The cellist he shared the hotel room with was snoring heavily, dead to the world. There was no need to be quiet. He crossed the room, opened the door, and went out after a cursory glance around. If anyone saw him he could invent some excuse, but it was safer not to be spotted. The sooner he reached the cliff, the better.
He exited the hotel without any challenge; even the receptionist was
not in her desk and no hotel staff was within view. For the first time
he wondered if it was not a coincidence. Someone or something wanted him
to be in the cliff, and somehow managed to put obstacles out of his path.
It was a ridiculous thought, yet appealing none-theless.
Up close the cliff was even more fascinating. He stared up at it for a long time, savoring the sight. The call was growing more insistent, and he was more impatient to answer it, to find its source. His heart throbbed with yearnings long buried, dreams long forgotten. He gripped his flute tightly, finding comfort from the feel of it against his palm.
His flute! Of course! Why had he not thought of it before? He would play a song here, at the base of this magnificent cliff, in honor to its very magnificence. The cliff would understand and accept it. He put the flute to his lips and clear, haunting notes rang out in the night. He played, oblivious to the wind, to the sea that was slowly reaching around his ankles, unnoticed.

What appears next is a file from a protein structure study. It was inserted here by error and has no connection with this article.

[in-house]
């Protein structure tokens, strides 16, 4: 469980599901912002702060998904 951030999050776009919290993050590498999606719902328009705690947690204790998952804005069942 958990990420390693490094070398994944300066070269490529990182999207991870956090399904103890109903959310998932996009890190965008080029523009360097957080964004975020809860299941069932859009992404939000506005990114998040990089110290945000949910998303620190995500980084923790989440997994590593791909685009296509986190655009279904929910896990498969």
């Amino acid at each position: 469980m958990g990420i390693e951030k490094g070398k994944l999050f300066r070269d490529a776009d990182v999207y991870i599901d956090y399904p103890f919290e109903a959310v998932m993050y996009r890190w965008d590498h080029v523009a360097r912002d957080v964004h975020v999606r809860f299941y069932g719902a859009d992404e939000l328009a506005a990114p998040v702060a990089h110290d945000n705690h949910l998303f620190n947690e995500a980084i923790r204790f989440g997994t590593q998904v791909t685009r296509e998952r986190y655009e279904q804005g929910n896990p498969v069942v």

When the water had soaked him up to his thighs, he stopped and looked down, astonished. Had he walked this farther offshore? He could not remember. He turned toward the beach, and his heart contracted. The current was tugging at him, powerful invisible hands that would not relent. In his fear he tried to swim against it and only managed to stumble and fall, so that he was now neck-deep in the water.
I don’t want to die here, he thought, panicked. "Help!" he shouted, hoping someone would hear, hoping they would know he was in trouble even if they did not know his language. "Help! He – "
The rest of his words were robbed out of his mouth as the water closed
over his head. His feet suddenly found no solid footing and he slipped
farther down, at the mercy of the sea.
He woke up, gasping. For a moment he stared around wildly, disoriented. He was in alien surroundings, and he groped around for his flute. When his fingers touched it, he grabbed it thankfully.
Where am I? The last thing I remembered was being drowned…Am I dead? Is this life after death? But no, I can still feel my own pulse. I’m still alive. But where is this?